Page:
Rosemary Ashton OBE, FRSL, FRSA, FBA is Emeritus Quain Professor of English Language and Literature at UCL, having retired in September 2012 after 38 years teaching there. She is the author of critical biographies of Samuel Taylor Coleridge, George Eliot, G.H. Lewes, and Thomas and Jane Carlyle, and of two books on Anglo-German intellectual and cultural relations in the 19th century, The German Idea: Four English Writers and the Reception of German Thought 1800-1860 (1980) and Little Germany: Exile and Asylum in Victorian England (1986). Her most recent books are an account of the interconnected careers of radical writers in the circle of the publisher John Chapman, 142 Strand: A Radical Address in Victorian London (2006), and Victorian Bloomsbury (2012), a study of 19th-century reforming individuals and institutions in the fields of education (from kindergarten to university), medicine, art, religion, and culture in the Bloomsbury area. This book exploits original research done for the UCL Leverhulme-funded Bloomsbury Project led by Rosemary Ashton between 2007 and 2011. The Bloomsbury Project identifies and describes over 300 reforming institutions founded in Bloomsbury during the 19th century, giving information about archival resources for the institutions. It also has information about all Bloomsbury’s streets and squares and essays on more than 100 reform-minded Bloomsbury individuals.
Paul Delany is Professor Emeritus of English at SFU. His books include D. H. Lawrence's Nightmare (1979); The Neo-pagans (1987); Literature, Money and the Market (2002); Bill Brandt (2004) and George Gissing (2008). Fatal Glamour, a biography of Rupert Brooke, is scheduled for April 2015 with Yale University Press.
Christine Froula is Professor of English, Comparative Literature Studies and Gender Studies at Northwestern University. Her books include Modernism's Body: Sex, Culture, and Joyce (Columbia UP, 1996) and Virginia Woolf and the Bloomsbury Avant-Garde: War, Civilization, Modernity (Columbia UP, 2005). She has held fellowships from, among others, the Guggenheim Foundation, the National Endowment for the Humanities, and the American Association of University Women. She is a Life Member of Clare Hall, Cambridge University and President of the International Virginia Woolf Society from 1997-2000.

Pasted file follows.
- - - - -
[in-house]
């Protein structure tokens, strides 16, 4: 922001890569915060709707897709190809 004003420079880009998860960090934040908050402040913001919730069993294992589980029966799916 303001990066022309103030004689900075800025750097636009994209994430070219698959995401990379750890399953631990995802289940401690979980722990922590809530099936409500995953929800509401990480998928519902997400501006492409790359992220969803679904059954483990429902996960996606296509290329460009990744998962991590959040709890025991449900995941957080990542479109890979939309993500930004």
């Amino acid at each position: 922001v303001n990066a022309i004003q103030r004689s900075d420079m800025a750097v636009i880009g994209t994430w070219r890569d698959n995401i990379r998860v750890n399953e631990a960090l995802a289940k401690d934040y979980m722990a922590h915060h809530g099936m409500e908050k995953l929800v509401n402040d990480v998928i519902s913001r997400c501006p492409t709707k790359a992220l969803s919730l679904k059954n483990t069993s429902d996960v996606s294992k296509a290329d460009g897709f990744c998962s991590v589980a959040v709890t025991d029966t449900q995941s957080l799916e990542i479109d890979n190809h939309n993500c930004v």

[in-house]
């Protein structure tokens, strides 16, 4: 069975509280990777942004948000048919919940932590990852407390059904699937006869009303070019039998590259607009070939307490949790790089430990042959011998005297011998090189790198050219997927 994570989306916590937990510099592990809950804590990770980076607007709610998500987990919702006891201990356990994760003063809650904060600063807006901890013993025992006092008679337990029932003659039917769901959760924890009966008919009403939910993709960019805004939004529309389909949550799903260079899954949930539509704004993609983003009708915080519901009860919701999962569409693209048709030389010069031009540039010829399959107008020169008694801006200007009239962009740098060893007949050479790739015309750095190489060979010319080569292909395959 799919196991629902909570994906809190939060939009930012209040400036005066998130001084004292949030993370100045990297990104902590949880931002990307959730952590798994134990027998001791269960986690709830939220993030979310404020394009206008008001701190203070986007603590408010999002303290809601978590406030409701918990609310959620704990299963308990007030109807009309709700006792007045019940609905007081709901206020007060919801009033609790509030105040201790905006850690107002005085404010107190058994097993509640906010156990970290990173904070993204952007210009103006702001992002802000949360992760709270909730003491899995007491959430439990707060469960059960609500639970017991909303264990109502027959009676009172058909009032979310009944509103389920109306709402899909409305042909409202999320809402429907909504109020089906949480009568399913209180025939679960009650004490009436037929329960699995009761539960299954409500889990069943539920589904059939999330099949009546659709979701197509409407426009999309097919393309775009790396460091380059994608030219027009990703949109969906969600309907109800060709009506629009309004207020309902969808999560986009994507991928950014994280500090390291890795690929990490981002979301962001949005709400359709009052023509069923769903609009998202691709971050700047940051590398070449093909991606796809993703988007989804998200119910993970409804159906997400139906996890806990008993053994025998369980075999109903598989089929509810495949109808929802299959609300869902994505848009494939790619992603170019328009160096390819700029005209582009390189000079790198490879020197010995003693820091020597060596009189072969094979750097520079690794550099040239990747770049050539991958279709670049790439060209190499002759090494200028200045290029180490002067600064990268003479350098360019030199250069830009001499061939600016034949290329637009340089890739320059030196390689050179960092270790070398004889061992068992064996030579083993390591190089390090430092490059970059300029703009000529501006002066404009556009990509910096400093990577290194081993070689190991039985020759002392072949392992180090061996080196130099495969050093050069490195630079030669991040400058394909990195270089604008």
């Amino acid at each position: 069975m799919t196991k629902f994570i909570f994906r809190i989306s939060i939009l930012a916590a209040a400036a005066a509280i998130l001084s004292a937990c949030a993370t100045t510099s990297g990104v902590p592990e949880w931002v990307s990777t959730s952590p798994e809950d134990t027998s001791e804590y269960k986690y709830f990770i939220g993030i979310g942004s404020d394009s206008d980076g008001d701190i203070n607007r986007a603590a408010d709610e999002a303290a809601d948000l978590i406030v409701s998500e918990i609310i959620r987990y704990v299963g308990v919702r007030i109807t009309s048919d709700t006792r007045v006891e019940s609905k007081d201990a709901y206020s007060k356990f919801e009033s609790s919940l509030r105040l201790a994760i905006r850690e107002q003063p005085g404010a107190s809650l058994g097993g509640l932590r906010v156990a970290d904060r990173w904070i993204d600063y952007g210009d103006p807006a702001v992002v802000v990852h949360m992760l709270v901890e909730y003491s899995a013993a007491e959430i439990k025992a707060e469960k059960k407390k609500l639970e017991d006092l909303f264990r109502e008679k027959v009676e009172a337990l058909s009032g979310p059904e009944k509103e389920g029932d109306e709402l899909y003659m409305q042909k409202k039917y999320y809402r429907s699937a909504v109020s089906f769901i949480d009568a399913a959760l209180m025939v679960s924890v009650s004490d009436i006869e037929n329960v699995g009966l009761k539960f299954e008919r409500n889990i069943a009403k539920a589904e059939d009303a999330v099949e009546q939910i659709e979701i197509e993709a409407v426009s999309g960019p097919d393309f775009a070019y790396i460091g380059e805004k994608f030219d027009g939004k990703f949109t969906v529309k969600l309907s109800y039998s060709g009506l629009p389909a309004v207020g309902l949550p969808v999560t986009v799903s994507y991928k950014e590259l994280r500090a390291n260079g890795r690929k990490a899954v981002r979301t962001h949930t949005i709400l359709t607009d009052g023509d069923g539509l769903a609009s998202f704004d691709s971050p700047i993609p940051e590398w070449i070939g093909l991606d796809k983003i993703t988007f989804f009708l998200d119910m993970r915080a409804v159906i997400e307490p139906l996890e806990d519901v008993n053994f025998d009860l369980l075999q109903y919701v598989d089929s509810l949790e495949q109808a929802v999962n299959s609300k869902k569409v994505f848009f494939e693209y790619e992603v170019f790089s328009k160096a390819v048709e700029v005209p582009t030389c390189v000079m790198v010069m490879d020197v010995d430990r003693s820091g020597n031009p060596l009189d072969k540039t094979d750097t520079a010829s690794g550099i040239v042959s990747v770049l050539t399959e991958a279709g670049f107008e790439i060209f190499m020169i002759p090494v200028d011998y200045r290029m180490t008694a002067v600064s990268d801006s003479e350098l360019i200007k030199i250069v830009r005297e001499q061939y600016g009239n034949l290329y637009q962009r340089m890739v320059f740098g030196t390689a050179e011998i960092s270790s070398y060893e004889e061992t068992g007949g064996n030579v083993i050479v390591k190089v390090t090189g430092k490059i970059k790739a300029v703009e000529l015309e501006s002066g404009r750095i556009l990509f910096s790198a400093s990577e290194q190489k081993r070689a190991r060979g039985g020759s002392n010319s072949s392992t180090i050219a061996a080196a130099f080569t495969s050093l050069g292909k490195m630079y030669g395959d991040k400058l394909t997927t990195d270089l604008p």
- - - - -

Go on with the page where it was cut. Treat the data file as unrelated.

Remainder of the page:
Mary Ann Gillies teaches and publishes in late nineteenth and early twentieth century British literature and Anglo-American modernism. She is the author of Henri Bergson and British Modernism (McGill-Queen’s, 1995); The Professional Literary Agent in Britain:1880-1920 (Toronto, 2007); co-author with Aurelea Mahood of Modernist Literature: An Introduction (Edinburgh, 2007); and co-editor with Helen Sword and Steven Yao of Pacific Rim Modernisms (Toronto, 2009). She is currently at work on a book about Emily Carr and Katherine Mansfield and is beginning a project on trauma theory and detective fiction.
Dr. Sarker is Professor of Women’s, Gender, and Sexuality Studies/English at Macalester College, St. Paul, Minnesota. Her most recent publication is on Woolf and postcolonialism and is included in Woolf in Context, which was released in February 2012 by Cambridge University Press. Other writings address the larger contexts of post/modernism and post/colonialism and are published in journals such as Literature in Context and Modernism/Modernity. She is currently working on a critical edition of Cornelia Sorabji’s India Recalled (1934), a monograph on interdisciplinarity in academia, and another monograph tentatively titled Natives Making Modernities that features Virginia Woolf.
Jane Stafford is Associate Professor and Programme Director in the English Programme of Victoria University of Wellington, New Zealand. Her research is in the area of nineteenth-century, colonial and New Zealand literature. She is the co-author of Maoriland: New Zealand Literature 1872-1914 (2006), the co-editor of Floating Worlds: Essays on Contemprary New Zealand Fiction (2009), the co-editor of The Auckland University Press Anthology of New Zealand Literature (2012); and the co-editor of the forthcoming Oxford History of the Novel, volume 9: The World Novel to 1950.